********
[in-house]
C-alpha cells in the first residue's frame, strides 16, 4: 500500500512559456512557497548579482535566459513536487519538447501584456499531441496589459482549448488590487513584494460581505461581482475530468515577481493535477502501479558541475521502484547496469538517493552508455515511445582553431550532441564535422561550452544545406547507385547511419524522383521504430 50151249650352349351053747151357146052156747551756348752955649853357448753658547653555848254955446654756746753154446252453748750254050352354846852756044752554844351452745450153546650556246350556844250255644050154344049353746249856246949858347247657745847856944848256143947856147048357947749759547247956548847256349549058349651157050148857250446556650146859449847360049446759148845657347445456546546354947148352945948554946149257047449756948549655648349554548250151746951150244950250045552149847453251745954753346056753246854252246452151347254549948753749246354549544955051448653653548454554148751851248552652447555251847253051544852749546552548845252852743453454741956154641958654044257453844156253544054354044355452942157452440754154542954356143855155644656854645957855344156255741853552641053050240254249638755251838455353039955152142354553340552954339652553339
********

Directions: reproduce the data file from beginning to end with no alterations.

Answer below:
[in-house]
C-alpha cells in the first residue's frame, strides 16, 4: 500500500512559456512557497548579482535566459513536487519538447501584456499531441496589459482549448488590487513584494460581505461581482475530468515577481493535477502501479558541475521502484547496469538517493552508455515511445582553431550532441564535422561550452544545406547507385547511419524522383521504430 50151249650352349351053747151357146052156747551756348752955649853357448753658547653555848254955446654756746753154446252453748750254050352354846852756044752554844351452745450153546650556246350556844250255644050154344049353746249856246949858347247657745847856944848256143947856147048357947749759547247956548847256349549058349651157050148857250446556650146859449847360049446759148845657347445456546546354947148352945948554946149257047449756948549655648349554548250151746951150244950250045552149847453251745954753346056753246854252246452151347254549948753749246354549544955051448653653548454554148751851248552652447555251847253051544852749546552548845252852743453454741956154641958654044257453844156253544054354044355452942157452440754154542954356143855155644656854645957855344156255741853552641053050240254249638755251838455353039955152142354553340552954339652553339